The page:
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About Aarish Ramesh

He is a polyglot developer with great experience designing, building highly scalable and robust software. He holds a Master’s degree in Software Systems from BITS, Pilani, India and Bachelor’s degree in Electronics and Communication from SSN College of Engineering, Chennai, India . He has been associated earlier with engineering roles in e-commerce and productivity software companies like Cleartrip and Zoho. During his professional career and studies, he has been majorly involved in software projects involving Java, Big data technologies and ecosystem

Apache Spark Machine Learning Tutorial

The article will feature a comprehensive tutorial on how to implement machine learning use cases with Apache Spark.

1. What is Apache Spark ?

Apache Spark Machine Learning

Apache Spark is a unified analytics engine for large scale data processing. It is based on Hadoop MapReduce and it extends the MapReduce model to efficiently use it for more types of computations, which includes interactive queries and stream processing. Spark provides an interface for programming entire clusters with implicit data parallelism and fault tolerance.

It was originally developed at the University of California, Berkeley’s AMPLab and the Spark codebase was later donated to the Apache Software Foundation, which has maintained it since. For more detailed explanation and tutorial, check out the official website.

1.1 Features of Apache Spark

In this section, we will go through some of the striking features of Apache Spark.

  • Speed − Spark helps to run an application in Hadoop cluster, up to 100 times faster in memory, and 10 times faster when running on disk for both batch and streaming data, using a state-of-the-art DAG scheduler, a query optimizer, and a physical execution engine. This is possible by reducing number of read/write operations to disk. It stores the intermediate processing data in memory.
  • Supports multiple languages − Spark provides built-in APIs in Java, Scala, or Python. Therefore, you can write applications in different languages. Spark comes up with 80 high-level operators for interactive querying.
  • Advanced Analytics − Spark not only supports ‘Map’ and ‘reduce’. It also supports SQL queries, Streaming data, Machine learning (ML), and Graph algorithms.
  • Runs Everywhere – Spark runs on Hadoop, Apache Mesos, Kubernetes, standalone, or in the cloud. It can access diverse data sources.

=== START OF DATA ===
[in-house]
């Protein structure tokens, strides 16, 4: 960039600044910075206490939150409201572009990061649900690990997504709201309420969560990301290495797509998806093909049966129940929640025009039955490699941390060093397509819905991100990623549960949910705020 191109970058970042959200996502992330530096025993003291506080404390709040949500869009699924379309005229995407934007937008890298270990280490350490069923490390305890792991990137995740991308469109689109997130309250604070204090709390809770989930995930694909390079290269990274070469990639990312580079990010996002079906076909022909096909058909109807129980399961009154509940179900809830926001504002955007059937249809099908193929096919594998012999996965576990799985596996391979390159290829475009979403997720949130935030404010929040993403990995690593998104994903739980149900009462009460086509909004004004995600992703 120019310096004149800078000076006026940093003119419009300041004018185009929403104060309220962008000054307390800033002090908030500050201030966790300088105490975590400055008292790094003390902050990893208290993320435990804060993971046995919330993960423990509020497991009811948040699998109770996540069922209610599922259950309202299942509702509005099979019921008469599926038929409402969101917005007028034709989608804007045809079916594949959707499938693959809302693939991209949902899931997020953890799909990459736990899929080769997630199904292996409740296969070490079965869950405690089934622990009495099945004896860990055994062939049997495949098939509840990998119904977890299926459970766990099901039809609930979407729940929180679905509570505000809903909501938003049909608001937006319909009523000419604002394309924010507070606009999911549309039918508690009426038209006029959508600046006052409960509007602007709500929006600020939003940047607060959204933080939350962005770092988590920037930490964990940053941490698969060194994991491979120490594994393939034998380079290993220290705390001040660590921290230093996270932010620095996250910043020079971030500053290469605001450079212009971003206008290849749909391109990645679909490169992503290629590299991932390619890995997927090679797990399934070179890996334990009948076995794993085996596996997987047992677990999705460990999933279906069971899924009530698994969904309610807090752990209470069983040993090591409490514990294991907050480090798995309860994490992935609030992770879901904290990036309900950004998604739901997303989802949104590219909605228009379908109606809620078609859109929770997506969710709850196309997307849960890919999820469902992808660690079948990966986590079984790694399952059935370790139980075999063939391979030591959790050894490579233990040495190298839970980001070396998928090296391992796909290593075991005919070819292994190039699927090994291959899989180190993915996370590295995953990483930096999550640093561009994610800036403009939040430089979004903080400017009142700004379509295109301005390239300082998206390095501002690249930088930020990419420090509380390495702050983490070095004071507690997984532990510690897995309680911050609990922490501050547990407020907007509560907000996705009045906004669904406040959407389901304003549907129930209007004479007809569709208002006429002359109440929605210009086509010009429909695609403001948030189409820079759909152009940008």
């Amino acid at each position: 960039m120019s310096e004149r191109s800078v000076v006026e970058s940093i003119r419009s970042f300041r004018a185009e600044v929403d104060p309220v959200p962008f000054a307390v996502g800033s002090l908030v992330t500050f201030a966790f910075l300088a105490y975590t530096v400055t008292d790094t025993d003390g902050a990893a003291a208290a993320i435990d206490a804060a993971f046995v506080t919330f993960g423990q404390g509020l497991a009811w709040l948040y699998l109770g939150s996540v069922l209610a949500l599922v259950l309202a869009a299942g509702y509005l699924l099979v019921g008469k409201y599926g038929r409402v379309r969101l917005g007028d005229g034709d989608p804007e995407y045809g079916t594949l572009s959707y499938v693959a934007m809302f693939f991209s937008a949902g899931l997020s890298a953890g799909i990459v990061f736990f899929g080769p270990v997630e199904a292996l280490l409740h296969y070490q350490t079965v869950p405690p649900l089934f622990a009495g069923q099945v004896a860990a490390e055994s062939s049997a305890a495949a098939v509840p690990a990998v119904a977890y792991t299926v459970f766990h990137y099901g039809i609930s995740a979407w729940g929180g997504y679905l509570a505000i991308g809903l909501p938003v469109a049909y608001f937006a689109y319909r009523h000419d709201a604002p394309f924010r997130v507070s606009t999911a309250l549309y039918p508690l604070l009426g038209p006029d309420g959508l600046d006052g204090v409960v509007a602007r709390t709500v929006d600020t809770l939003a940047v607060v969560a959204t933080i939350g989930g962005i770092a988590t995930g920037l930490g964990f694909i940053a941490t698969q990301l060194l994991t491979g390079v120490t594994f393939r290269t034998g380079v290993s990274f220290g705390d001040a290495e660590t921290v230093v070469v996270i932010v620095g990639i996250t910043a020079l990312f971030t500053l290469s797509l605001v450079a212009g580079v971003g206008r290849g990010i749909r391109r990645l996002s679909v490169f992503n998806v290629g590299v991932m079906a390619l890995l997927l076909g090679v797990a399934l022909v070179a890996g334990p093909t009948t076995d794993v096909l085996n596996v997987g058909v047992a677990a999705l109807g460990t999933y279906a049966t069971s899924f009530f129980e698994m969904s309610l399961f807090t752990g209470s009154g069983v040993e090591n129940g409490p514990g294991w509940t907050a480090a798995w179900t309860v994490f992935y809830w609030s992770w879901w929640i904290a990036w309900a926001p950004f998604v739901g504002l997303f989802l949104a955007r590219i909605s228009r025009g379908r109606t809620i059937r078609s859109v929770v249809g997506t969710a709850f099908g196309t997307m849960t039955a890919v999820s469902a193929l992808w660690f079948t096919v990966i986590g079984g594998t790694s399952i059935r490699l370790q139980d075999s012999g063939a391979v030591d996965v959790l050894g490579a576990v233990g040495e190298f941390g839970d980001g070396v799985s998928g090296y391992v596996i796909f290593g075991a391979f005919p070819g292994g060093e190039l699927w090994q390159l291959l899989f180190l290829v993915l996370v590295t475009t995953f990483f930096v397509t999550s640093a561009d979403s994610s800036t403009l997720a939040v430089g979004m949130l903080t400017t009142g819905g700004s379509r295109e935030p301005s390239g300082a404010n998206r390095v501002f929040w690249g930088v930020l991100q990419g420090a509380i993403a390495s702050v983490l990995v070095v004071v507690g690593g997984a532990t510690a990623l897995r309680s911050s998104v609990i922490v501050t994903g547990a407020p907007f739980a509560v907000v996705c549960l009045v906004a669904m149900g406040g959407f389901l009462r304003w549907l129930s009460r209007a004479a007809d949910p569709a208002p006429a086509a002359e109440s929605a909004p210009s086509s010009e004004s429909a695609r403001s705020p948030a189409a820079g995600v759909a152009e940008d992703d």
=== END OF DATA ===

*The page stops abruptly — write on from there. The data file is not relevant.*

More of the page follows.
1.2 Components of Spark

Below following are the components of Apache Spark framework.

  • Apache Spark Core – Spark Core is the underlying general execution engine for spark platform that all other functionality is built upon. It provides In-Memory computing and referencing datasets in external storage systems.
  • Spark SQL – Spark SQL is a component on top of Spark Core that introduces a new data abstraction called SchemaRDD, which provides support for structured and semi-structured data.
  • Spark Streaming – Spark Streaming leverages Spark Core’s fast scheduling capability to perform streaming analytics. It ingests data in mini-batches and performs RDD (Resilient Distributed Datasets) transformations on those mini-batches of data.
  • MLlib (Machine Learning Library) – MLlib is a distributed machine learning framework above Spark because of the distributed memory-based Spark architecture. It is, according to benchmarks, done by the MLlib developers against the Alternating Least Squares (ALS) implementations. Spark MLlib is nine times as fast as the Hadoop disk-based version of Apache Mahout (before Mahout gained a Spark interface).
  • GraphX – GraphX is a distributed graph-processing framework on top of Spark. It provides an API for expressing graph computation that can model the user-defined graphs by using Pregel abstraction API. It also provides an optimized runtime for this abstraction.

1.3. Data processing with Spark

Spark help us execute jobs in parallel across different nodes in a cluster and then combine those results in one single result/response. It transforms our collection of data into a collection of elements distributed across nodes of the cluster called an RDD (resilient distributed dataset). For example, in a Java program, we can transform a collection into an RDD capable of parallel operations.

Parallel collections are cut into partitions and Spark executes one task per partition, so we want to have two to four partitions per CPU. We can control the number of partitions Spark created by defining another argument to the method with sc.parallelize(collection,partitionNumber). Besides collections coming from the application, Spark is also capable of transforming data from the storage source supported by Hadoop, including your local file system, HDFS, Cassandra, HBase, and Amazon S3.

After our data is transformed to an RDD, we can perform two kinds of parallel operations on cluster nodes. The transforming operation takes an RDD collection as input and returns a new RDD collection, like maps and actions, which take an RDD and return a single result like reduce, count, etc. Regardless of the type, actions are lazy, similar to Java 8 in the way that they do not run when defined but rather when requested. So, we can have an operation calculated several times when requested, and to avoid that, we can persist in memory or cache.